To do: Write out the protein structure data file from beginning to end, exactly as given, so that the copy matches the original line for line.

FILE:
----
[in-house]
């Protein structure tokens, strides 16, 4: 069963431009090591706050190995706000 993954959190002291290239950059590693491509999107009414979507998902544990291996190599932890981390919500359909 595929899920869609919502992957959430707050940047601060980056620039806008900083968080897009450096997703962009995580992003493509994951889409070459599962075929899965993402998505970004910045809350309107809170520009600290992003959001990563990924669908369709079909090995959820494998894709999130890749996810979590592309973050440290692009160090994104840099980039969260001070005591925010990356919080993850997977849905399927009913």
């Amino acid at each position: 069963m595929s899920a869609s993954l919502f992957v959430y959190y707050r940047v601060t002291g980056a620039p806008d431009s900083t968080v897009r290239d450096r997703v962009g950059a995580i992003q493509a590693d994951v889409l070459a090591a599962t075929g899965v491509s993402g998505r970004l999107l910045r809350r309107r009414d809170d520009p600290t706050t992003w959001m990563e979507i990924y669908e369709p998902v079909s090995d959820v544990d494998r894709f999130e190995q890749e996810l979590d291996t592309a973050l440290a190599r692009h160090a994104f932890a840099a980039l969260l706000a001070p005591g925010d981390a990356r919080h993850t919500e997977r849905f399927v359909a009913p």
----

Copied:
[in-house]
């Protein structure tokens, strides 16, 4: 069963431009090591706050190995706000 993954959190002291290239950059590693491509999107009414979507998902544990291996190599932890981390919500359909 595929899920869609919502992957959430707050940047601060980056620039806008900083968080897009450096997703962009995580992003493509994951889409070459599962075929899965993402998505970004910045809350309107809170520009600290992003959001990563990924669908369709079909090995959820494998894709999130890749996810979590592309973050440290692009160090994104840099980039969260001070005591925010990356919080993850997977849905399927009913």
């Amino acid at each position: 069963m595929s899920a869609s993954l919502f992957v959430y959190y707050r940047v601060t002291g980056a620039p806008d431009s900083t968080v897009r290239d450096r997703v962009g950059a995580i992003q493509a590693d994951v889409l070459a090591a599962t075929g899965v491509s993402g998505r970004l999107l910045r809350r309107r009414d809170d520009p600290t706050t992003w959001m990563e979507i990924y669908e369709p998902v079909s090995d959820v544990d494998r894709f999130e190995q890749e996810l979590d291996t592309a973050l440290a190599r692009h160090a994104f932890a840099a980039l969260l706000a001070p005591g925010d981390a990356r919080h993850t919500e997977r849905f399927v359909a009913p």